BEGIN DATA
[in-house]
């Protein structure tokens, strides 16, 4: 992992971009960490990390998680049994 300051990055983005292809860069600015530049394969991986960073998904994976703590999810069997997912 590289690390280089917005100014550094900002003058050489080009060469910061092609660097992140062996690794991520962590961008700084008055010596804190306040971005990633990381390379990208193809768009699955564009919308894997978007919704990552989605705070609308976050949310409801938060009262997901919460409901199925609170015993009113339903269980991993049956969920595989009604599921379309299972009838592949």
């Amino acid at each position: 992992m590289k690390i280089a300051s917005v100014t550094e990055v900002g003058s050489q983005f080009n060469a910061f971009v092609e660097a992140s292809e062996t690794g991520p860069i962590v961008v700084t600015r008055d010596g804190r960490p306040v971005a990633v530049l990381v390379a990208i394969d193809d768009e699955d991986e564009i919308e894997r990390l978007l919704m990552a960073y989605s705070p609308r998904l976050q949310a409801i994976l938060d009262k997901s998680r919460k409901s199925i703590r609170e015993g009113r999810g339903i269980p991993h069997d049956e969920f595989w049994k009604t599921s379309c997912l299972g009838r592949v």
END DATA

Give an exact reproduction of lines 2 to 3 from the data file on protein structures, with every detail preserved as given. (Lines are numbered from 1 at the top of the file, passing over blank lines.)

């Protein structure tokens, strides 16, 4: 992992971009960490990390998680049994 300051990055983005292809860069600015530049394969991986960073998904994976703590999810069997997912 590289690390280089917005100014550094900002003058050489080009060469910061092609660097992140062996690794991520962590961008700084008055010596804190306040971005990633990381390379990208193809768009699955564009919308894997978007919704990552989605705070609308976050949310409801938060009262997901919460409901199925609170015993009113339903269980991993049956969920595989009604599921379309299972009838592949």
């Amino acid at each position: 992992m590289k690390i280089a300051s917005v100014t550094e990055v900002g003058s050489q983005f080009n060469a910061f971009v092609e660097a992140s292809e062996t690794g991520p860069i962590v961008v700084t600015r008055d010596g804190r960490p306040v971005a990633v530049l990381v390379a990208i394969d193809d768009e699955d991986e564009i919308e894997r990390l978007l919704m990552a960073y989605s705070p609308r998904l976050q949310a409801i994976l938060d009262k997901s998680r919460k409901s199925i703590r609170e015993g009113r999810g339903i269980p991993h069997d049956e969920f595989w049994k009604t599921s379309c997912l299972g009838r592949v």